The vegetarian diet is recognized for conferring numerous health benefits such as reduced morbidity and mortality from chronic degenerative diseases [15]. Contrary to the Western perspective of vegetarianism as an adopted lifestyle by choice in adulthood, vegetarianism in India is a way of life from birth for a third of its population. Derived from religious scriptures and beliefs of Hinduism, Jainism, and Buddhism, the practice of vegetarianism goes beyond the principle of ahimsa or nonviolence and is considered a conscious and ethical way of living and eating [25]. Complementary and alternate traditional medical systems such as Ayurveda continue to promote vegetarian practices; a vegetarian diet falls under the domain of biologically based therapies as delineated by the recently named NCCIH (National Center for Complementary and Integrative Health) [26]. Ayurveda describes food as a means to optimize health and promote well-being by holistically addressing mind, body, behavior, and environment [27]. Hence, the traditional Asian Indian vegetarian diet typically uses grains, dairy products, pulses, legumes, and vegetables. Ayurveda has outlined mind and body-altering attributes of foods [27].

Currently, the practice of vegetarianism by Asian Indians often includes widespread prohibition of beef (out of reverence to the cow). Lacto and lacto-ovo vegetarian practices are common; 1.6% of the population follows veganism [6]. Therefore, vegetarian practices vary widely with the extent of religious observances and regional preferences from abstaining from all flesh foods, roots, and tubers to including fish alone [25, 27].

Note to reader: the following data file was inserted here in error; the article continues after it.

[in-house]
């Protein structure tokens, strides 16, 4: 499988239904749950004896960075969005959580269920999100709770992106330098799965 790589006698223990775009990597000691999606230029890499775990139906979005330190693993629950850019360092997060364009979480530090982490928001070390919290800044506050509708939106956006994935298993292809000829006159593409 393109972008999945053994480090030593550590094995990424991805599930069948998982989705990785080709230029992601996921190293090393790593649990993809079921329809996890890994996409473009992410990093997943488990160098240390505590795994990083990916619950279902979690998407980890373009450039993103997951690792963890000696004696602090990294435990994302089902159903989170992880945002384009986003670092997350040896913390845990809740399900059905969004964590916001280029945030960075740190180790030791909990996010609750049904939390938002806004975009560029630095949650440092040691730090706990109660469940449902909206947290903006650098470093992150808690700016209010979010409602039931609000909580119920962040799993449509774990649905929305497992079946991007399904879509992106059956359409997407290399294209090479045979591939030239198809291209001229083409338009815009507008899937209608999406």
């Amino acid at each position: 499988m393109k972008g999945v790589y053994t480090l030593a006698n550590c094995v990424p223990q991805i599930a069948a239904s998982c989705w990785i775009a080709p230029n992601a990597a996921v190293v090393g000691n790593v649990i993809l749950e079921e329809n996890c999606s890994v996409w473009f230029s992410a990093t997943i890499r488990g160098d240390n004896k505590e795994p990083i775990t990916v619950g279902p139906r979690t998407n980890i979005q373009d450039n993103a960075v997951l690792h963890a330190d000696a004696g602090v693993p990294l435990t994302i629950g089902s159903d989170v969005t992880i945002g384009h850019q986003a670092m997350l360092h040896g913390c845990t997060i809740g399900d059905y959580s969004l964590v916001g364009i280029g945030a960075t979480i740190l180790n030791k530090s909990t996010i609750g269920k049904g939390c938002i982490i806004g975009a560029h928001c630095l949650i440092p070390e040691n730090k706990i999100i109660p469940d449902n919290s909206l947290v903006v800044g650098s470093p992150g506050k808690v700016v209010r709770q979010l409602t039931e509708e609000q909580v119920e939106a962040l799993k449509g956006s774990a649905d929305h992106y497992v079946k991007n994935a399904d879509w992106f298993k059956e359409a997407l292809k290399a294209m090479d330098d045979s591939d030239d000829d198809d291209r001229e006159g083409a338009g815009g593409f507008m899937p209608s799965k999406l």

The traditional Asian Indian diet has several health-promoting features. Cereal-legume-pulse combinations are highlights of the cuisine with complementing sources of protein. Native spices such as turmeric, ginger, onion, garlic, chilies, cumin, coriander, and fenugreek provide flavor and aesthetic appeal besides carrying putative medicinal and digestive effects as per Ayurveda [28]. Recent studies endorse some properties as evidenced by the innumerable health benefits of bioactive compounds with potential antioxidant, anti-inflammatory, antimicrobial, antibacterial, and chemopreventive properties [29].

Despite the many touted health-promoting features of the predominantly vegetarian Asian Indian diet, studies report on the increasing rates of NCDs (noncommunicable diseases) such as type 2 diabetes, cardiovascular disease, and metabolic syndrome marked by the raised concentrations of inflammatory markers and cytokines [13, 30].

This study aims to explore the relationship between the consumption of a traditional Asian Indian vegetarian diet and the prevalence of diabetes, obesity, and metabolic syndrome among AIs residing in the United States, after controlling for acculturation, dietary and lifestyle habits, family history of diabetes, knowledge of diabetes and CVD risk factors, and demographic characteristics. Data for this study were derived from the first national population-based investigation of AIs in the US. Diabetes among India American (DIA) study included dietary factors, vegetarian status, demographic, acculturation, and clinical risk factors [12].